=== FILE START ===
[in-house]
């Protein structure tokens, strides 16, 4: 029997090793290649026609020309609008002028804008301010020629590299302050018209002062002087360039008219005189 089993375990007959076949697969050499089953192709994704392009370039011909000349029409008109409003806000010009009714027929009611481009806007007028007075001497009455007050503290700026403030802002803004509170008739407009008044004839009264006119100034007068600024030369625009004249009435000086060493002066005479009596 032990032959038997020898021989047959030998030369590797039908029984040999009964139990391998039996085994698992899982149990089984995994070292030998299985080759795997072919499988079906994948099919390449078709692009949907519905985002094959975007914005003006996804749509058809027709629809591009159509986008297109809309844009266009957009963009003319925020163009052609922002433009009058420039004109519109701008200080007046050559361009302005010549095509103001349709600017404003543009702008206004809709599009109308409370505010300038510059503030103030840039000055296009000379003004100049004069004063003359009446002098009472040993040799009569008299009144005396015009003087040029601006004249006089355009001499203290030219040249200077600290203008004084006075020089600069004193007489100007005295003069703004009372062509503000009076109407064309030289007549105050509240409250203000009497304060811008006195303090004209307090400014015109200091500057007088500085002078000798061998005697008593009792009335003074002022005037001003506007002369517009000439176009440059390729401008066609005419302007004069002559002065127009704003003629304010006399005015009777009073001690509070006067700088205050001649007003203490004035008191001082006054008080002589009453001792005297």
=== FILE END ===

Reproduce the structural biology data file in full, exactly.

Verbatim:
[in-house]
């Protein structure tokens, strides 16, 4: 029997090793290649026609020309609008002028804008301010020629590299302050018209002062002087360039008219005189 089993375990007959076949697969050499089953192709994704392009370039011909000349029409008109409003806000010009009714027929009611481009806007007028007075001497009455007050503290700026403030802002803004509170008739407009008044004839009264006119100034007068600024030369625009004249009435000086060493002066005479009596 032990032959038997020898021989047959030998030369590797039908029984040999009964139990391998039996085994698992899982149990089984995994070292030998299985080759795997072919499988079906994948099919390449078709692009949907519905985002094959975007914005003006996804749509058809027709629809591009159509986008297109809309844009266009957009963009003319925020163009052609922002433009009058420039004109519109701008200080007046050559361009302005010549095509103001349709600017404003543009702008206004809709599009109308409370505010300038510059503030103030840039000055296009000379003004100049004069004063003359009446002098009472040993040799009569008299009144005396015009003087040029601006004249006089355009001499203290030219040249200077600290203008004084006075020089600069004193007489100007005295003069703004009372062509503000009076109407064309030289007549105050509240409250203000009497304060811008006195303090004209307090400014015109200091500057007088500085002078000798061998005697008593009792009335003074002022005037001003506007002369517009000439176009440059390729401008066609005419302007004069002559002065127009704003003629304010006399005015009777009073001690509070006067700088205050001649007003203490004035008191001082006054008080002589009453001792005297």